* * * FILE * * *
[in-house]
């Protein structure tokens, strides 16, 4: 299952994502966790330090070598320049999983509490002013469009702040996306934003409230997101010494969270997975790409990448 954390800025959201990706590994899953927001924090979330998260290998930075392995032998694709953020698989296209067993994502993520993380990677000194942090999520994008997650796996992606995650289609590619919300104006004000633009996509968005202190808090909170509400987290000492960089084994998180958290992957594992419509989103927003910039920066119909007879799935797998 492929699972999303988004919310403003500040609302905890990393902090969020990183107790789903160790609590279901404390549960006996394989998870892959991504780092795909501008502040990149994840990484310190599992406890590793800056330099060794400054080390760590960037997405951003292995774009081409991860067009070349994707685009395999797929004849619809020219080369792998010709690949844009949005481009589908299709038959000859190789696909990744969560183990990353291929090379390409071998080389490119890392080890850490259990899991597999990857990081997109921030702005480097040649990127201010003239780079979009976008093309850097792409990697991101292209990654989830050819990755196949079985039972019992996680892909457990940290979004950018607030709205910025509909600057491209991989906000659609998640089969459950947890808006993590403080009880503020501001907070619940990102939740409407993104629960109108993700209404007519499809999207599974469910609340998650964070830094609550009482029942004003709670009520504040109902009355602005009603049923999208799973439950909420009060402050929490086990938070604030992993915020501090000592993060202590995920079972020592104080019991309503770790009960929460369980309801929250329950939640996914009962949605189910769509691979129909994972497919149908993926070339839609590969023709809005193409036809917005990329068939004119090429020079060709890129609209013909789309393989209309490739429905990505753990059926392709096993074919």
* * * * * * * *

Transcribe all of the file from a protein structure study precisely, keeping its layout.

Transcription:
[in-house]
């Protein structure tokens, strides 16, 4: 299952994502966790330090070598320049999983509490002013469009702040996306934003409230997101010494969270997975790409990448 954390800025959201990706590994899953927001924090979330998260290998930075392995032998694709953020698989296209067993994502993520993380990677000194942090999520994008997650796996992606995650289609590619919300104006004000633009996509968005202190808090909170509400987290000492960089084994998180958290992957594992419509989103927003910039920066119909007879799935797998 492929699972999303988004919310403003500040609302905890990393902090969020990183107790789903160790609590279901404390549960006996394989998870892959991504780092795909501008502040990149994840990484310190599992406890590793800056330099060794400054080390760590960037997405951003292995774009081409991860067009070349994707685009395999797929004849619809020219080369792998010709690949844009949005481009589908299709038959000859190789696909990744969560183990990353291929090379390409071998080389490119890392080890850490259990899991597999990857990081997109921030702005480097040649990127201010003239780079979009976008093309850097792409990697991101292209990654989830050819990755196949079985039972019992996680892909457990940290979004950018607030709205910025509909600057491209991989906000659609998640089969459950947890808006993590403080009880503020501001907070619940990102939740409407993104629960109108993700209404007519499809999207599974469910609340998650964070830094609550009482029942004003709670009520504040109902009355602005009603049923999208799973439950909420009060402050929490086990938070604030992993915020501090000592993060202590995920079972020592104080019991309503770790009960929460369980309801929250329950939640996914009962949605189910769509691979129909994972497919149908993926070339839609590969023709809005193409036809917005990329068939004119090429020079060709890129609209013909789309393989209309490739429905990505753990059926392709096993074919």